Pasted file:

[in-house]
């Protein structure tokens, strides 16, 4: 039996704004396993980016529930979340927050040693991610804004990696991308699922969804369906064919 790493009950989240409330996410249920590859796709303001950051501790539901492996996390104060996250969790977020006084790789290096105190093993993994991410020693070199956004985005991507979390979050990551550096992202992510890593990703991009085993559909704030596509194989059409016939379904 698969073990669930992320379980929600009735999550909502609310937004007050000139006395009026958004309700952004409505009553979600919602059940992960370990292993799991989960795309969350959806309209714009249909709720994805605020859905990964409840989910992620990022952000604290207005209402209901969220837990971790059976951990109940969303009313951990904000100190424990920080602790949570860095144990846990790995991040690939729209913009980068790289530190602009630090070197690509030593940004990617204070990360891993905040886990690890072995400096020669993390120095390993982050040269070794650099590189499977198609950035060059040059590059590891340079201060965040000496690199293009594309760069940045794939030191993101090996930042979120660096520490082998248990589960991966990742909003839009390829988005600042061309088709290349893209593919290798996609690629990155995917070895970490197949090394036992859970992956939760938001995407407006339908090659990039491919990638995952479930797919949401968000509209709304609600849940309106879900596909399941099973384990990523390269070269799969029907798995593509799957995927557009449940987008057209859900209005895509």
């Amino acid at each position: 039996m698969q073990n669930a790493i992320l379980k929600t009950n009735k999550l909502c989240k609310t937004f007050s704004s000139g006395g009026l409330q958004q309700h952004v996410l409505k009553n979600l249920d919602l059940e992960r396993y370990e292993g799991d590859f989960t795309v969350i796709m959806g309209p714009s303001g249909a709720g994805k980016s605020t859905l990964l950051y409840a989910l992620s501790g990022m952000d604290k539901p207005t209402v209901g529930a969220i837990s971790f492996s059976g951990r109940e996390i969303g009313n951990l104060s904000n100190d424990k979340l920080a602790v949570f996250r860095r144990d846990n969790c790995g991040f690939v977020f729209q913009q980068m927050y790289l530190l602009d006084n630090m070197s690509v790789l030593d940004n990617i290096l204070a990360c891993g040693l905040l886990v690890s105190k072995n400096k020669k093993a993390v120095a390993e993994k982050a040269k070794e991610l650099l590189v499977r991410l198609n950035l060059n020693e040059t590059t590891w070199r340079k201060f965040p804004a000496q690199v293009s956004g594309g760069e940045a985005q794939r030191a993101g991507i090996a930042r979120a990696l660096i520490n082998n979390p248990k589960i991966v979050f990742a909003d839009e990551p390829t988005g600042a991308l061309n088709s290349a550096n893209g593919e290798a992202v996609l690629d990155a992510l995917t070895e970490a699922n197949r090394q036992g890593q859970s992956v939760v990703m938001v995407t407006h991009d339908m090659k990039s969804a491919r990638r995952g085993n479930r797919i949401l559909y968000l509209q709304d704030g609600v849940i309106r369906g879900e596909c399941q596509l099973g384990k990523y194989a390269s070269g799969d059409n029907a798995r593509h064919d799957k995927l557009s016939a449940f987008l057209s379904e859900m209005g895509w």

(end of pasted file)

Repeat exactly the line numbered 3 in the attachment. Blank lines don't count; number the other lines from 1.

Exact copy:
């Amino acid at each position: 039996m698969q073990n669930a790493i992320l379980k929600t009950n009735k999550l909502c989240k609310t937004f007050s704004s000139g006395g009026l409330q958004q309700h952004v996410l409505k009553n979600l249920d919602l059940e992960r396993y370990e292993g799991d590859f989960t795309v969350i796709m959806g309209p714009s303001g249909a709720g994805k980016s605020t859905l990964l950051y409840a989910l992620s501790g990022m952000d604290k539901p207005t209402v209901g529930a969220i837990s971790f492996s059976g951990r109940e996390i969303g009313n951990l104060s904000n100190d424990k979340l920080a602790v949570f996250r860095r144990d846990n969790c790995g991040f690939v977020f729209q913009q980068m927050y790289l530190l602009d006084n630090m070197s690509v790789l030593d940004n990617i290096l204070a990360c891993g040693l905040l886990v690890s105190k072995n400096k020669k093993a993390v120095a390993e993994k982050a040269k070794e991610l650099l590189v499977r991410l198609n950035l060059n020693e040059t590059t590891w070199r340079k201060f965040p804004a000496q690199v293009s956004g594309g760069e940045a985005q794939r030191a993101g991507i090996a930042r979120a990696l660096i520490n082998n979390p248990k589960i991966v979050f990742a909003d839009e990551p390829t988005g600042a991308l061309n088709s290349a550096n893209g593919e290798a992202v996609l690629d990155a992510l995917t070895e970490a699922n197949r090394q036992g890593q859970s992956v939760v990703m938001v995407t407006h991009d339908m090659k990039s969804a491919r990638r995952g085993n479930r797919i949401l559909y968000l509209q709304d704030g609600v849940i309106r369906g879900e596909c399941q596509l099973g384990k990523y194989a390269s070269g799969d059409n029907a798995r593509h064919d799957k995927l557009s016939a449940f987008l057209s379904e859900m209005g895509w």